Three Taiwanese legislators flew to a hotly-contested island in the South China Sea on Tuesday as garrison forces there held a live-fire drill, they said, risking stirring up new tensions in the area.
The lawmakers left an airbase in the south of Taiwan at around 7am on Tuesday on board a C-130 transport plane, arriving at Taiping, the biggest islet in the Spratlys, three-and-a-half hours later.
Immediately following the whirlwind visit, two of the lawmakers, from the ruling Kuomintang party, displayed video footage showing them and the third visitor, from the opposition Democratic Progressive Party, watching a live-fire exercise by Taiwanese coastguards on the islet.
“We were very much impressed by their combat capabilities,” Lin Yu-fang, a legislator of the ruling Kuomintang party who sits on parliament’s defence committee, told reporters.
“Although they are coastguards, they definitely match their marine counterparts in terms of their combat capabilities. We have faith in them.”
The Spratlys – a group of islands claimed entirely or in part by Taiwan, China, Vietnam, Malaysia, the Philippines and Brunei – are believed to lie on top of major energy resources and sit near a number of important trading routes.
The Spratlys, and the South China Sea as a whole, have been at the centre of a series of escalating diplomatic rows between countries with overlapping territorial claims.
The second Kuomintang legislator Chen Chen-hsiang, formerly the army commander, said Vietnam has emerged as the biggest threat to the Taiwanese garrison forces on Taiping.
“When we for the first time sent troops to the islet in the 1930s, the threat was small, but now the threat has become increasingly bigger,” Chen said of Vietnam’s continued reinforcement of troops in the area.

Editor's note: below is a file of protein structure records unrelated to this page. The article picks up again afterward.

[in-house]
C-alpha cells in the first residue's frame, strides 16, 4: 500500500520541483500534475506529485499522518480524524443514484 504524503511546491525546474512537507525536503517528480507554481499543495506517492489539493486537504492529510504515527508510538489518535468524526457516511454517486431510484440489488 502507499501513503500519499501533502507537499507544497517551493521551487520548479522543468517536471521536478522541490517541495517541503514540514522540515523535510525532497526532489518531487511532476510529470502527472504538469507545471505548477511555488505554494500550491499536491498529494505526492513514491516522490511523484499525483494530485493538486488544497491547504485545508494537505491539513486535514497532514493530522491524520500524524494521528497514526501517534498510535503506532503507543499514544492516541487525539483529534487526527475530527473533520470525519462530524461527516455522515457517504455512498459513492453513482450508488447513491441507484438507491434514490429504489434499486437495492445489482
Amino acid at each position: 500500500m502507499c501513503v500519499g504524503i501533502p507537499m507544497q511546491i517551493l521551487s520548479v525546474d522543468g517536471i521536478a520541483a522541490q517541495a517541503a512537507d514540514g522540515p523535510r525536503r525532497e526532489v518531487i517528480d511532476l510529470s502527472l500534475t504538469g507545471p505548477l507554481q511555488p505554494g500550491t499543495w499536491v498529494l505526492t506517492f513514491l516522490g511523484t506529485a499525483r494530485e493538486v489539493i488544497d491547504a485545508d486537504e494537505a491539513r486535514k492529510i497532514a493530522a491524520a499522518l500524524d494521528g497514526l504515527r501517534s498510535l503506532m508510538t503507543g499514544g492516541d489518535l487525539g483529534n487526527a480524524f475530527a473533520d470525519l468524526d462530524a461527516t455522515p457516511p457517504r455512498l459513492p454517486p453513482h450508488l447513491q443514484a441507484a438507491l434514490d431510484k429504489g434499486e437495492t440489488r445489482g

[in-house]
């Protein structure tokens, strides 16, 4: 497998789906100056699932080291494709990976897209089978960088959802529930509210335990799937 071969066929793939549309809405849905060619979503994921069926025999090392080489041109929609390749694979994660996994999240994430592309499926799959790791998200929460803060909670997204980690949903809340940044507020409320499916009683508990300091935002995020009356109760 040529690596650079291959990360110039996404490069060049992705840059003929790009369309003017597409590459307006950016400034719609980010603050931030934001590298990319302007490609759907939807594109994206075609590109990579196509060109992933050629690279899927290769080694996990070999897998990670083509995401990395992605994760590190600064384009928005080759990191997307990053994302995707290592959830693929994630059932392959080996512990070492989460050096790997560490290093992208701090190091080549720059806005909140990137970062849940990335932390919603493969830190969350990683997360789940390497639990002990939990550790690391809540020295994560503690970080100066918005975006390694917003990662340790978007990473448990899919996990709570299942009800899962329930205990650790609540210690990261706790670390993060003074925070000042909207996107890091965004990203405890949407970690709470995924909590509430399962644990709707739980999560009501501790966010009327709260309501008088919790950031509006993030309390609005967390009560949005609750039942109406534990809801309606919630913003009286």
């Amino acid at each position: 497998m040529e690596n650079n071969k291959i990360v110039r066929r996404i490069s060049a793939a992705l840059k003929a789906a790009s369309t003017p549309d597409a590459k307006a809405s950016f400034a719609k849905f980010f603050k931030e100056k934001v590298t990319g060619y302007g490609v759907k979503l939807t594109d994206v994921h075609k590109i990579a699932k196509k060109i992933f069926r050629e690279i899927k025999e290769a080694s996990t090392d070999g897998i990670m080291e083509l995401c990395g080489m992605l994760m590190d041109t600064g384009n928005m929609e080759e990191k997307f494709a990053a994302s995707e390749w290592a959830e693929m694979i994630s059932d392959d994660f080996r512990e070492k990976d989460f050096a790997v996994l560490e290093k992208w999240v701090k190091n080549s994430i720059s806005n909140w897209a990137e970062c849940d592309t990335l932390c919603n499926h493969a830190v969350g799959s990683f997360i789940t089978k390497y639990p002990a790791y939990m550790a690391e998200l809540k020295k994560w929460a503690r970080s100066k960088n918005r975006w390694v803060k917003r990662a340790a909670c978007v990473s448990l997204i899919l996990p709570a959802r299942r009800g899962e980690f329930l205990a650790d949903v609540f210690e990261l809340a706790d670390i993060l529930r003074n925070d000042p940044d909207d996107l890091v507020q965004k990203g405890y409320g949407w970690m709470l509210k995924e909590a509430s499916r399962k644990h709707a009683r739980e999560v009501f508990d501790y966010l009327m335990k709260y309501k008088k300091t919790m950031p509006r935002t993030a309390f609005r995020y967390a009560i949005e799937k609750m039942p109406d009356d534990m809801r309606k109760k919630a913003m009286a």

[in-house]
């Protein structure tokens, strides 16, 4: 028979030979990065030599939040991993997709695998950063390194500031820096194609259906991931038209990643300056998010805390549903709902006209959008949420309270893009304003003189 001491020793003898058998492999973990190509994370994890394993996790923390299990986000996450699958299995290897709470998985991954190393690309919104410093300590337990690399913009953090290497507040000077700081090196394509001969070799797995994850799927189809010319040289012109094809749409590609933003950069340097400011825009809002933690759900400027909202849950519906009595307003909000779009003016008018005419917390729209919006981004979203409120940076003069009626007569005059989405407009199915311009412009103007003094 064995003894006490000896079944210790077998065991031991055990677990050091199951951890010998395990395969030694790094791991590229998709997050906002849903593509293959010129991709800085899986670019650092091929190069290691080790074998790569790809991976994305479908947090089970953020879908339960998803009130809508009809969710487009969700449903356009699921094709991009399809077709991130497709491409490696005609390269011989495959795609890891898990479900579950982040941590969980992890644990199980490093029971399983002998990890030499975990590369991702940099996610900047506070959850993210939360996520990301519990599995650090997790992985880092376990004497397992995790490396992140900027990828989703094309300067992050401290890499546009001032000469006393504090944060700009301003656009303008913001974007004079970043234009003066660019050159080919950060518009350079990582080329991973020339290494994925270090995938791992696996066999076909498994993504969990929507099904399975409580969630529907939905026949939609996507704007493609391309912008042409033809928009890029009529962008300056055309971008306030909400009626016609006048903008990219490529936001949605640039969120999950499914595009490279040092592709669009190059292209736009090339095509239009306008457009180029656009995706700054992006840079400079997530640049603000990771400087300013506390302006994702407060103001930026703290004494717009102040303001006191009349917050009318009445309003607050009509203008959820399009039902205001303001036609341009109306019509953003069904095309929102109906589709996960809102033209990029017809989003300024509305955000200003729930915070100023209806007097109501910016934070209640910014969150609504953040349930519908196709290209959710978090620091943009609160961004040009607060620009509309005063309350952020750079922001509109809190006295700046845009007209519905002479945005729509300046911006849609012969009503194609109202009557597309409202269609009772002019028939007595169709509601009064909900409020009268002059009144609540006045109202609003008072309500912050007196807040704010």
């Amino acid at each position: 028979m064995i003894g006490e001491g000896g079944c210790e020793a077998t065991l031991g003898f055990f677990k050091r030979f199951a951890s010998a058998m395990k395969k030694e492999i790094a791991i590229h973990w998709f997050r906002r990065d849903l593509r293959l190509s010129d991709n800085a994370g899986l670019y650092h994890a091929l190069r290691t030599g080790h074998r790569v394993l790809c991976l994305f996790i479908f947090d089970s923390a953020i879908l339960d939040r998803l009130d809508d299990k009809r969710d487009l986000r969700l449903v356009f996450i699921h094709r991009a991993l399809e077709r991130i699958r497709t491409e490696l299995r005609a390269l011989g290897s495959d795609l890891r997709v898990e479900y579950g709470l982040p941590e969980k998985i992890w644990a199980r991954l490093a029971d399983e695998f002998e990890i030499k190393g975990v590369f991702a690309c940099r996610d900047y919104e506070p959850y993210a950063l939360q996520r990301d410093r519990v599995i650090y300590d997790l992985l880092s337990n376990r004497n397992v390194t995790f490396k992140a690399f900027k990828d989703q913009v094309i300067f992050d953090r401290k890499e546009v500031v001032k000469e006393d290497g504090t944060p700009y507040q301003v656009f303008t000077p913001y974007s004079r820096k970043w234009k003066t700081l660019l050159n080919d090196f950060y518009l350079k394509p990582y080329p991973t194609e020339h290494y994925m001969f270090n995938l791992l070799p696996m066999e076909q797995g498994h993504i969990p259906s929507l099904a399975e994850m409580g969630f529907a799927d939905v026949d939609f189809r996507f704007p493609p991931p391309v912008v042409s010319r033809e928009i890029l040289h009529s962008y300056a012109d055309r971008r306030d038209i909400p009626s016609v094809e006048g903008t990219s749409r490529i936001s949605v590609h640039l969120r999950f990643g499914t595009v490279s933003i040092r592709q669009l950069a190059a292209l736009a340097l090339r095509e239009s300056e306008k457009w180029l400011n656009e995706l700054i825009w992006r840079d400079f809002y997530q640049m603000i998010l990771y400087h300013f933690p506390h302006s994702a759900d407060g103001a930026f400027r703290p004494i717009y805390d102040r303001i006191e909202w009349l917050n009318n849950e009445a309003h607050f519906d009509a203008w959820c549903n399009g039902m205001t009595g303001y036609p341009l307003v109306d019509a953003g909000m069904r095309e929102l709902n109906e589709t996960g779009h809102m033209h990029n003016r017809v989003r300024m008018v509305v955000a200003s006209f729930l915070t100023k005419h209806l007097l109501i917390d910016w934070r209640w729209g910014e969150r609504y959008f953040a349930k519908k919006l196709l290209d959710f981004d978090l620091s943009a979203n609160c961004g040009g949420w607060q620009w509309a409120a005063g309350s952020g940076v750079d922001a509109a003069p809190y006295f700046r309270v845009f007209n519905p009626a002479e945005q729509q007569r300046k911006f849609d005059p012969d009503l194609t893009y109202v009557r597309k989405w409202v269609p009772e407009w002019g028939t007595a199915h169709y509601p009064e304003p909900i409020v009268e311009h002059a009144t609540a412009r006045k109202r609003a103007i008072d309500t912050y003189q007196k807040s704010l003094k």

In the eight months to August, Vietnamese vessels had sailed in waters near Taiping 68 times, while no ships from China or the Philippines has done so.
In the face of the perceived threat, Lin called on the authorities to extend the 1,150-metre runway on the islet to at least 1,500 metres.
In July, Taiwan boosted its artillery and mortars on Taiping, and last week its security chief and the interior minister visited the islet, in moves that angered Vietnam.
Despite warnings by other claimants, some right-wing Taiwanese politicians have been pressing the government to reinforce the garrison, urging it to replace the existing coastguard detachment with an elite marine unit.
All claimants except Brunei have troops or coastguards posted on the group of more than 100 islets, reefs and atolls, which are spread across a vast area but have a total land mass of less than five square kilometres.
South China Sea tensions rose in July when Beijing announced a new city and military garrison in the disputed Paracel Islands, prompting Washington to voice concern.